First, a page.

Cardinals First Rounder Gets Big Opportunity

Jupiter, Fla. — The Cardinals' top prospect, righthander Shelby Miller, knew he would be making an appearance in big league camp sometime this spring. He just didn't expect it to be this soon, nor in this role.

Needing depth to fill out their major league workouts and protect them against vacant innings early in exhibition games, the Cardinals added to the ranks of their non-roster invitations.

The club extended one of them to Miller, the 19th overall pick in last summer's draft. St. Louis did the same thing last year when it brought 2008 first-rounder Brett Wallace to big league camp. But Miller's appearance was as rare as his selection in the draft.

Miller was the first high school pitcher taken in the first round by the Cardinals since 1991, and he's the first pitcher to scoot from the draft to big league camp since Braden Looper in 1997.

"I have the opportunity to meet a lot of new guys, to be around the (big league) club for the first time—this is exciting for me," Miller said. "It could give me a chance to grow up a bit. I know what I'm here to do."

What he did first was throw a bullpen for pitching coach Dave Duncan, who had not seen Miller before. Miller showed an easy, consistent delivery and good life on his fastball and changeup. He may appear in an exhibition game, though only to fill leftover innings.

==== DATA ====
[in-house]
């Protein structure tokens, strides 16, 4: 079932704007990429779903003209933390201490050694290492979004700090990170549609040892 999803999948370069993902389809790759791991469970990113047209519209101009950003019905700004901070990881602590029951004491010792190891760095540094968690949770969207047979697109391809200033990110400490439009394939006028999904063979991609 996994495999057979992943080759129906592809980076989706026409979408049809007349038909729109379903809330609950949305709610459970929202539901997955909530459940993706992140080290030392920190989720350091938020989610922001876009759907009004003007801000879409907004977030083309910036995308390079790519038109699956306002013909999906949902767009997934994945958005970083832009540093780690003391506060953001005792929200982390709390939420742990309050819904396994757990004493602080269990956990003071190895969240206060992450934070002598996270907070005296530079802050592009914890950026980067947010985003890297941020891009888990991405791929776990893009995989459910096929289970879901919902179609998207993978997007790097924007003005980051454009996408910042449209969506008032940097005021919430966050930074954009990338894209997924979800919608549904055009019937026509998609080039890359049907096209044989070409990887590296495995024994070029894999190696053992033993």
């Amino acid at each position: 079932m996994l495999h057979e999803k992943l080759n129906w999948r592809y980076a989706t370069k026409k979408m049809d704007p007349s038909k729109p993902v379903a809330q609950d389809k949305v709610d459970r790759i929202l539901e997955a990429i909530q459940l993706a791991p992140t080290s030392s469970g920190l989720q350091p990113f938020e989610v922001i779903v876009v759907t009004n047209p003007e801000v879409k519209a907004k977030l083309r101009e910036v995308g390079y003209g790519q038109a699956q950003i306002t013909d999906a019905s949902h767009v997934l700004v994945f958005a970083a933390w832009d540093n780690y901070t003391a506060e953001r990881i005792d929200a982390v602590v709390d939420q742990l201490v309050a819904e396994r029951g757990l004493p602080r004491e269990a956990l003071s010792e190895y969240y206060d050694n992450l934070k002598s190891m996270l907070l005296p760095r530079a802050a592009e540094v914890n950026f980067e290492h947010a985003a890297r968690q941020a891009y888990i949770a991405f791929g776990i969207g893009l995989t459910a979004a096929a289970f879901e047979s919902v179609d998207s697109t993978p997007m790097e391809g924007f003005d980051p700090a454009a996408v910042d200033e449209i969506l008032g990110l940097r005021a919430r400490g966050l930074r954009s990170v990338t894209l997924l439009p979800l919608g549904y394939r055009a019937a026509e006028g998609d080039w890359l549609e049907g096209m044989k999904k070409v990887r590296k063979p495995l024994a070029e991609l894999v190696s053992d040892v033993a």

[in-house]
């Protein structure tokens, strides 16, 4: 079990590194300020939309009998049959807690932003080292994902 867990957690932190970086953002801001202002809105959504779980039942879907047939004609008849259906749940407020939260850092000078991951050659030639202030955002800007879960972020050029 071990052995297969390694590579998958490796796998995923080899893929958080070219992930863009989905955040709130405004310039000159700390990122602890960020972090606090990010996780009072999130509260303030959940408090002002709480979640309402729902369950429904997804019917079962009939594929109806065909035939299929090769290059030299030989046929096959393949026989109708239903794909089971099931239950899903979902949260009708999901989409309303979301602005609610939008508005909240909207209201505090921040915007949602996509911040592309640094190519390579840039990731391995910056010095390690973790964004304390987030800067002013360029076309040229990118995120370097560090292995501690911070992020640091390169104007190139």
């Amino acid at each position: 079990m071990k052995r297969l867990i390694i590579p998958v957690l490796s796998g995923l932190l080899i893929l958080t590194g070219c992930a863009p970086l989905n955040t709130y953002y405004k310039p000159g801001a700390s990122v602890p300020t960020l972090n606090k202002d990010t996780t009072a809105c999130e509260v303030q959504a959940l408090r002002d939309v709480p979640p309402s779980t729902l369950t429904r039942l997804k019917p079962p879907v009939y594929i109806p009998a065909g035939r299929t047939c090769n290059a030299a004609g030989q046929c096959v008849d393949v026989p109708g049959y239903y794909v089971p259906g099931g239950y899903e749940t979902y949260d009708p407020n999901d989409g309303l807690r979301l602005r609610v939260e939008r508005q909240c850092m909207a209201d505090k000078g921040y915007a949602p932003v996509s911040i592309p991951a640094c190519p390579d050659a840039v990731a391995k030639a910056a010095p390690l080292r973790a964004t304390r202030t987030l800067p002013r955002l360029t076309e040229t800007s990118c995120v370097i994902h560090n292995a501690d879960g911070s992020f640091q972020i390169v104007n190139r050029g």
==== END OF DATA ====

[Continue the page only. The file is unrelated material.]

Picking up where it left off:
The pitching coach laughed when asked if he remembered a younger battery than the one featuring Miller and second-round pick Robert Stock. Another 2009 draft pick, Stock reported with the catchers this spring, and at 20 he combined with 19-year-old Miller for the youngest battery around. The two are earmarked to start the season together in low Class A Quad Cities.


• With Brendan Ryan rehabbing from wrist surgery, Tyler Greene, a first-round pick in 2005, figures to get ample playing time this spring. Greene could use the at-bats to assert his role as the backup shortstop or enter as a dark horse for the Cardinals opening at third base.

• Manager Tony La Russa said a byproduct of his coaching staff's stability is the lack of upward mobility for minor league coaches. "The negative is we're blocking the heck out of guys in the minor leagues," he said. "Wish there was a way around there."